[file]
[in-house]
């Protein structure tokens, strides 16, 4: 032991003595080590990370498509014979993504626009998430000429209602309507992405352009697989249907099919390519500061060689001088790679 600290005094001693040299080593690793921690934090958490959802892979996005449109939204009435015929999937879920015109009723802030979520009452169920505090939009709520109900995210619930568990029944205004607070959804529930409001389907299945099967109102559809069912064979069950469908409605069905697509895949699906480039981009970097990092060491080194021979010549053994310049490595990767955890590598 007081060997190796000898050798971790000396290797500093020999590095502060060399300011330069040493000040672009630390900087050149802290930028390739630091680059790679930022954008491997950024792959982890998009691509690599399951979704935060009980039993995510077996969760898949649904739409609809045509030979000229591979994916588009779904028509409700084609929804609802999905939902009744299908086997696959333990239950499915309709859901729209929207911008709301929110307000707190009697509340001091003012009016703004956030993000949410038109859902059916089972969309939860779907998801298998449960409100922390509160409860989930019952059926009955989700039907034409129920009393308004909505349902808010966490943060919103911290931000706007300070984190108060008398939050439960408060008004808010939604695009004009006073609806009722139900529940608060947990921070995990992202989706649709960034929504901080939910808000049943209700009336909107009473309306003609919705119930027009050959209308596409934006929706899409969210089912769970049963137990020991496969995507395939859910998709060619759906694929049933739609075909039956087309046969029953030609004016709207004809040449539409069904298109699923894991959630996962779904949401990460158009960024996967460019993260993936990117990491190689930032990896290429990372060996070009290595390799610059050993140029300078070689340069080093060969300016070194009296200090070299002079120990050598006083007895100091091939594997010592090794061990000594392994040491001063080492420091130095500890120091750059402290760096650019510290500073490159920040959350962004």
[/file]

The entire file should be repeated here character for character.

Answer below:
[in-house]
């Protein structure tokens, strides 16, 4: 032991003595080590990370498509014979993504626009998430000429209602309507992405352009697989249907099919390519500061060689001088790679 600290005094001693040299080593690793921690934090958490959802892979996005449109939204009435015929999937879920015109009723802030979520009452169920505090939009709520109900995210619930568990029944205004607070959804529930409001389907299945099967109102559809069912064979069950469908409605069905697509895949699906480039981009970097990092060491080194021979010549053994310049490595990767955890590598 007081060997190796000898050798971790000396290797500093020999590095502060060399300011330069040493000040672009630390900087050149802290930028390739630091680059790679930022954008491997950024792959982890998009691509690599399951979704935060009980039993995510077996969760898949649904739409609809045509030979000229591979994916588009779904028509409700084609929804609802999905939902009744299908086997696959333990239950499915309709859901729209929207911008709301929110307000707190009697509340001091003012009016703004956030993000949410038109859902059916089972969309939860779907998801298998449960409100922390509160409860989930019952059926009955989700039907034409129920009393308004909505349902808010966490943060919103911290931000706007300070984190108060008398939050439960408060008004808010939604695009004009006073609806009722139900529940608060947990921070995990992202989706649709960034929504901080939910808000049943209700009336909107009473309306003609919705119930027009050959209308596409934006929706899409969210089912769970049963137990020991496969995507395939859910998709060619759906694929049933739609075909039956087309046969029953030609004016709207004809040449539409069904298109699923894991959630996962779904949401990460158009960024996967460019993260993936990117990491190689930032990896290429990372060996070009290595390799610059050993140029300078070689340069080093060969300016070194009296200090070299002079120990050598006083007895100091091939594997010592090794061990000594392994040491001063080492420091130095500890120091750059402290760096650019510290500073490159920040959350962004």